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In a sit-down with editors from our group publications, former FDA Commissioner Scott Gottlieb chatted with Pharm Exec on several topics, including the evolution of pricing and reimbursement for novel therapies-and the access fixes needed for future.
Former FDA Commissioner Scott Gottlieb, MD, was on-hand at our parent company’s headquarters to help promote his keynote participation in MJH Associates’ inaugural oncology event, the OncLive® Global Expo, to be held in Orlando in October. While there, Gottlieb met with editors from MJH Associates’ publications,
including Inside Digital Health, The American Journal of Managed Care, Medical Economics, Pharmacy Times, and Pharmaceutical Executive. Some of our questions overlapped, especially in the areas of biosimilars and generics, and real-world evidence. The following is a brief summary of Dr. Gottlieb’s views and insights on other topics.
Gene Therapies. The first topic is especially relevant with our August issue focus of cell and gene therapies. Dr. Gottlieb was asked about the effect of CAR-T medicines on the healthcare system. He noted that the current delivery system for CAR-T, which is heavily dependent on the institution that hospitalizes the patient and delivers the reengineered cells back into patients, is in dire straits and there needs thorough and well-thought decisions to be made. “Currently, those institutions are being underpaid on these therapies, and that is not sustainable,” he said. Gottlieb pointed to the fact that Medicare pricing doesn’t have a “checkbox” for CAR-T, only for injections, which is not what this is. This billing issue will negatively impact the downstream success of CAR-T therapies.
In addition, Gottlieb touched on the overall pricing issues with gene therapies as a potential socioeconomic problem for the US. He explained that private market insurance is designed to financially absorb high-cost therapies and procedures vis-à-vislarge covered populations. On the other hand, Gottlieb said, if state Medicaid programs had to pay for one gene therapy administration of $1 million, as well as a heart transplant procedure in one year, that would be very tough on that state’s funds. Basically, private insurers can provide more access to newer therapies, but Medicaid, not so much. He said, “This could lead to a socioeconomic fracture. And that needs to be solved.”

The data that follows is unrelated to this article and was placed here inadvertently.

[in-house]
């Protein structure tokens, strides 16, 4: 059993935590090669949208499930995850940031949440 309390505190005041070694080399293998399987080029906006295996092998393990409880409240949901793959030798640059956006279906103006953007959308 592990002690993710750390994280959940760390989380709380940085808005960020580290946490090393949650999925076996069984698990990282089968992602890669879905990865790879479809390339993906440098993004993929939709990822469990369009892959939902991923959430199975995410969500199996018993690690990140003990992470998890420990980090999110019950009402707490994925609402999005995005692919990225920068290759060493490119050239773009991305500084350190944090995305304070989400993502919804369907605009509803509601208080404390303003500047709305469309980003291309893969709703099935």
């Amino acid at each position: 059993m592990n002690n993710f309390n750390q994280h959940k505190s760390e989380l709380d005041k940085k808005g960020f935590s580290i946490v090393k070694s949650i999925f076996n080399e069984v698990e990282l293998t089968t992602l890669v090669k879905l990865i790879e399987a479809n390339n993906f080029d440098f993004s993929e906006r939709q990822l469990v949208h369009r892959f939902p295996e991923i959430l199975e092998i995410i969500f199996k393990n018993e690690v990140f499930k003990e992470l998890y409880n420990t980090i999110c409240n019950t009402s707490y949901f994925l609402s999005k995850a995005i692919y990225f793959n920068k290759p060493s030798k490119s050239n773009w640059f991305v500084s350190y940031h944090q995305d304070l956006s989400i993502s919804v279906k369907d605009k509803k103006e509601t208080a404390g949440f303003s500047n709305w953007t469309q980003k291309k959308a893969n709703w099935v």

A Short History on Innovation. Gottlieb elaborated on the foundation that paved the way for the current plethora of therapies in testing and available for rare and orphan diseases. And not just the Orphan Drug Act, which Gottlieb said allowed for additional incentives to develop those kinds of therapies. But he also drew from the knowledge accumulated during his tenure as a senior adviser to the administrator of the Centers for Medicare and Medicaid Services (CMS) in the early 2000s, when Part D benefit designs were being made. “Incentives were made in the way we designed the reimbursement model by creating a specialty tier in Medicare, which was done for a variety of reasons. But that specialty tier, where reimbursement was largely assured so companies could develop drugs targeted to rare, unmet medical needs that were going to be priced at a premium based on the value that they would deliver,” Gottlieb said. “By protecting that reimbursement, we drove incentives in the marketplace for product developers to design treatments targeted to those indications.”
Gottlieb said these constructs were created at a time when the major complaint was that drug companies were just developing me-too products and new iterations of already marketed drugs, but not a lot of innovation. “We made deliberate decisions to preserve reimbursement if you developed something truly novel for an unmet medical need,” he noted. “What happened was investors were rational and investment capital went very quickly into those spaces. And now we are seeing the fruits of that through a lot of really promising innovation that’s delivering real practical benefits for patients. Now the flip side is that the products are very costly.”
Pricing. Besides the socioeconomic fracture, the current pricing problem also casts a negative public perception on pharma. To Gottlieb, the crux of the issue is high out-of-pocket expense for the patient’s prescription benefit. He said, “Prices have continued to go up and patients are facing high out-of-pocket costs that are irrational, because these costs-at least in Medicare Part D-are tied to list price, which is largely not a real price and it’s not what the payers are paying. But the patients are paying out-of-pocket costs based on the list price and their liability is uncapped. There is no limit on what their costs can be in Medicare Part D, and that’s causing a lot of hardship. We need to make sure patients aren’t priced out of the products they need.”
You can look for more interviews with Dr. Gottlieb on our video channel in the near future. In the meantime, learn more about the OncLive® Global Expo, a three-day educational, innovative meeting that brings together an inclusive group of oncology professionals to collaborate on emerging trends and technologies in cancer care and research.